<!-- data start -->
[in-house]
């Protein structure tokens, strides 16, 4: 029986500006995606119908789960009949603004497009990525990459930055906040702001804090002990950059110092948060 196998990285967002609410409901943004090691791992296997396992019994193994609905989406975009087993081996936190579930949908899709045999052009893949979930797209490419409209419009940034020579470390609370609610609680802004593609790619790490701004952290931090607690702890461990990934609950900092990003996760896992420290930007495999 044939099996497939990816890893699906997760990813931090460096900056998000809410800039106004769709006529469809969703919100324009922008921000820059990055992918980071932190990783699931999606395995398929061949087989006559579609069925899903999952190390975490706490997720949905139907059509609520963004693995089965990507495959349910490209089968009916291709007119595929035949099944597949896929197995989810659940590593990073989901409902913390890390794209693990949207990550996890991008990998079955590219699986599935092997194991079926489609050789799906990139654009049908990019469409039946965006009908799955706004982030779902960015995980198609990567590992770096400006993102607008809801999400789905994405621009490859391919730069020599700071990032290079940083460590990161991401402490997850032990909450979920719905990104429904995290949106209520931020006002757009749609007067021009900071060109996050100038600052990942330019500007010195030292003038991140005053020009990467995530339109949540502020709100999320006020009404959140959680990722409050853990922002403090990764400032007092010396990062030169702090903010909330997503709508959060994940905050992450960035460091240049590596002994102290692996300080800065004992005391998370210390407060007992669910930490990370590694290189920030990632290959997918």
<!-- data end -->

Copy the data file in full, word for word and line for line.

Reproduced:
[in-house]
């Protein structure tokens, strides 16, 4: 029986500006995606119908789960009949603004497009990525990459930055906040702001804090002990950059110092948060 196998990285967002609410409901943004090691791992296997396992019994193994609905989406975009087993081996936190579930949908899709045999052009893949979930797209490419409209419009940034020579470390609370609610609680802004593609790619790490701004952290931090607690702890461990990934609950900092990003996760896992420290930007495999 044939099996497939990816890893699906997760990813931090460096900056998000809410800039106004769709006529469809969703919100324009922008921000820059990055992918980071932190990783699931999606395995398929061949087989006559579609069925899903999952190390975490706490997720949905139907059509609520963004693995089965990507495959349910490209089968009916291709007119595929035949099944597949896929197995989810659940590593990073989901409902913390890390794209693990949207990550996890991008990998079955590219699986599935092997194991079926489609050789799906990139654009049908990019469409039946965006009908799955706004982030779902960015995980198609990567590992770096400006993102607008809801999400789905994405621009490859391919730069020599700071990032290079940083460590990161991401402490997850032990909450979920719905990104429904995290949106209520931020006002757009749609007067021009900071060109996050100038600052990942330019500007010195030292003038991140005053020009990467995530339109949540502020709100999320006020009404959140959680990722409050853990922002403090990764400032007092010396990062030169702090903010909330997503709508959060994940905050992450960035460091240049590596002994102290692996300080800065004992005391998370210390407060007992669910930490990370590694290189920030990632290959997918």